Rather, experience for much of the past 20 years provides evidence that the terminology of ‘diversity, equality, respect’ has been used consistently to diminish, disrespect (some might say humiliate, belittle) and undermine the identity and expression of those who would be British and unionist; at its very basic, a way and means to ‘poke the prods’.
Therefore, given this experience, and the political background to the Commission, there must be deep reservations about any final Report; and more specifically the use of that Report beyond what any might imagine or intend.
What happens when a particular culture attains a particular status, which is viewed as distinctively disadvantageous to another? While Gaelic games are encouraged and celebrated within the PSNI, our young people must resign all contact with the Loyal Orders if they are to have a career. Because? Does the PSNI believe that Unionists will accept that GAA members are more likely to act without prejudice than the sons, brothers, friends and fathers of Members of the Loyal Orders? What is the equality and respect of cultures evidenced here?
On Irish language, areas already have streets written in Irish. This is of course entirely legal, and there is a whole formal process to follow before this happens in a locality. Yet for many travelling through areas with Irish road signs it isn’t cultural, but marking territory: if there is consultation on the signage, who would be prepared to object even if a threat was merely perceived rather than real? And if it is accepted that local road signs are purely cultural, whether Irish or Ulster Scots, then how much more or less is that a manifestation of culture within and of a community than the building and lighting of bonfires?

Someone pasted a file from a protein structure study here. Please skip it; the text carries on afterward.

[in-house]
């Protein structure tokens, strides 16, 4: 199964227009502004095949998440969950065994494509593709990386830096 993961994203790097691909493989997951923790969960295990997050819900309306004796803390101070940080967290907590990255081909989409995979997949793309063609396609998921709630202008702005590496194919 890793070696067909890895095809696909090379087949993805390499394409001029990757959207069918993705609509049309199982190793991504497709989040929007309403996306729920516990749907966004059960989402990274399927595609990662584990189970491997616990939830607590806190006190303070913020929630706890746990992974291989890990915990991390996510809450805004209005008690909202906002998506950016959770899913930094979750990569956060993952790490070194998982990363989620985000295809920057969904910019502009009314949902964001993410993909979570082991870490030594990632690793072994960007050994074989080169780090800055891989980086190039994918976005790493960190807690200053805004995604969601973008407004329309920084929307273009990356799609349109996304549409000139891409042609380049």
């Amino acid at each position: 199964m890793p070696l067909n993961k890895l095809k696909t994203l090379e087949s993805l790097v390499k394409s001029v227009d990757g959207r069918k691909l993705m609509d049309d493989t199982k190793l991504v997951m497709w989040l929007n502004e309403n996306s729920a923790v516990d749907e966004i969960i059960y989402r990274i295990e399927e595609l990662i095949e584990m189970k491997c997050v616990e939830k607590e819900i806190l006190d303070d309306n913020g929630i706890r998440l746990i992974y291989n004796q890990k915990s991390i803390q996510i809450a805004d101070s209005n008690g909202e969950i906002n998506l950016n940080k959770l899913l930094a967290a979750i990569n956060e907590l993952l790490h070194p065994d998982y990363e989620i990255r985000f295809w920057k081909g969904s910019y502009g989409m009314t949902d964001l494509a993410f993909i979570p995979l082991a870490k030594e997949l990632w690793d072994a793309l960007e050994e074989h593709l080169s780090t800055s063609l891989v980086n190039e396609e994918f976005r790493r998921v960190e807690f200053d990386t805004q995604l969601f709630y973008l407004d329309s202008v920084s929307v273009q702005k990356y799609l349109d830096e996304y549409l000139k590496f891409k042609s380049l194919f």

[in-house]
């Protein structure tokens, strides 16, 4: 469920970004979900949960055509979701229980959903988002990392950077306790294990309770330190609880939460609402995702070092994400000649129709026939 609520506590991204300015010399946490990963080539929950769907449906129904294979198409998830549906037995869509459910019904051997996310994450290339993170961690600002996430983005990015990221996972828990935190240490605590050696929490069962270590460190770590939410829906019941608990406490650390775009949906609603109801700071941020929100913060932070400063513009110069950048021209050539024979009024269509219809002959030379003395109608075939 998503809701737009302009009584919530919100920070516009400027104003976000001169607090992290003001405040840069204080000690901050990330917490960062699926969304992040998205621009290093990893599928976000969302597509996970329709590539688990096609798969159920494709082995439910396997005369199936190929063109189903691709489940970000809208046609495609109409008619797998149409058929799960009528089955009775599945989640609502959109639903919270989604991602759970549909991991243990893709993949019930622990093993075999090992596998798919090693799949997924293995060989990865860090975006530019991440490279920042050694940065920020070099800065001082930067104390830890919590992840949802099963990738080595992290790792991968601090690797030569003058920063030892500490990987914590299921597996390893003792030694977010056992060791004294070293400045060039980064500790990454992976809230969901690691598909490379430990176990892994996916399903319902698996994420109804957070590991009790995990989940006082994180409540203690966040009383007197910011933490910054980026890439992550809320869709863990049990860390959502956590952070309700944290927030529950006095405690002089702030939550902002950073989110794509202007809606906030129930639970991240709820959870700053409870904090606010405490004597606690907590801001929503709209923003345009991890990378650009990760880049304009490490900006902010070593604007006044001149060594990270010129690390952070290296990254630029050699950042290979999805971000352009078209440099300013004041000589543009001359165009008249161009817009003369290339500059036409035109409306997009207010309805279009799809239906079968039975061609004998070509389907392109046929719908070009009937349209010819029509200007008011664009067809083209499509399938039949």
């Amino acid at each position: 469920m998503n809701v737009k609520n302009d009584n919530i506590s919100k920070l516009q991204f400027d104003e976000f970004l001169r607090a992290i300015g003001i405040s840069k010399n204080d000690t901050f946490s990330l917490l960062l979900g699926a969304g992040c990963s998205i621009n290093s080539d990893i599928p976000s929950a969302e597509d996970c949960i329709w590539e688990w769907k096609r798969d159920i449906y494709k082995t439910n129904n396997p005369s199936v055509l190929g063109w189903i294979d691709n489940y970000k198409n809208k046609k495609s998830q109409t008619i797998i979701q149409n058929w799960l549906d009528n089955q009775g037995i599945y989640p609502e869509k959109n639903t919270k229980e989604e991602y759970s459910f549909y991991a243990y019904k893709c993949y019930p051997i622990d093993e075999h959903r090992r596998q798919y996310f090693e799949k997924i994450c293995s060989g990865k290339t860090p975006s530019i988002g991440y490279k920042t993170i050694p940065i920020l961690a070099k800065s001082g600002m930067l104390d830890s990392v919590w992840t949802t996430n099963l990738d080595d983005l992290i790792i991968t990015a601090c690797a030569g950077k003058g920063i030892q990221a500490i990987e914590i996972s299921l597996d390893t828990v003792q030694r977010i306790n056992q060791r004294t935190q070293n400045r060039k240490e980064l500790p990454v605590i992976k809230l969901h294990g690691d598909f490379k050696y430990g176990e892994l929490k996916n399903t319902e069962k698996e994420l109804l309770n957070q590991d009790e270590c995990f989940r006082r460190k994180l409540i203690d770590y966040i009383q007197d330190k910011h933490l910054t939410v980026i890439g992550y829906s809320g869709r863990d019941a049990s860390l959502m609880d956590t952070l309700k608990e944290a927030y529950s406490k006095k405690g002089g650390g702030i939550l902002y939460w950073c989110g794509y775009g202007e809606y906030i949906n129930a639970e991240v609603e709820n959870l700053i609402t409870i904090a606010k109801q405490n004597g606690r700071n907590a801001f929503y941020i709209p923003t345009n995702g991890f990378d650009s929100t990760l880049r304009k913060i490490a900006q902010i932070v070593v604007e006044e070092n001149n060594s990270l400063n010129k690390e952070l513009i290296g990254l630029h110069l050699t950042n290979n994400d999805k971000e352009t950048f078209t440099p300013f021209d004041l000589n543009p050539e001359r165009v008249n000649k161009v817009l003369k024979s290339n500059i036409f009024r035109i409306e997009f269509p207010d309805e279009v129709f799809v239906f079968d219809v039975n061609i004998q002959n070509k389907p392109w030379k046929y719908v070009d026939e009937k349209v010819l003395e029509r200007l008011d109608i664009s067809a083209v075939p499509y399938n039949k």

When the ideas that would be associated with words such as ‘equality’ are used as ‘trojan phrases’ in political discourse then it is hard to fathom the integrity of those making the loudest noise on such matters.
This is the poison in the political discourse.
While this newspaper report may well have been based on what might have been an unguarded moment it does not reduce the power or impact of the words. There will remain an ever-present doubt about goodwill and genuine intentions; it is hard to distinguish any longer between an honest intention and a political play.
That poison is regarded as being all too present in respect of the Parades Commission, which started life (though not as a recommendation) from the North Report and has become an unaccountable Star Chamber.
Any further regulation of cultural freedoms, whether by expression or assembly or any other manifestation, would be wholly unacceptable.
It doesn’t really matter what the final report from the Commission says. The devil will no doubt be the detail that will be read (or wilfully inferred) between the lines; whatever is required, by whoever, to pursue specific agendas. Already an Alliance Party MLA has started preparing draft legislation to establish a ‘Flags Commission’ or something along that pathway.
It would be largely perceived from within the broad unionist community that, however carefully “balanced” a final report is written, the consequent use of passages and thoughts arising from that will be selectively appropriated to no great benefit to those of British identity in Northern Ireland.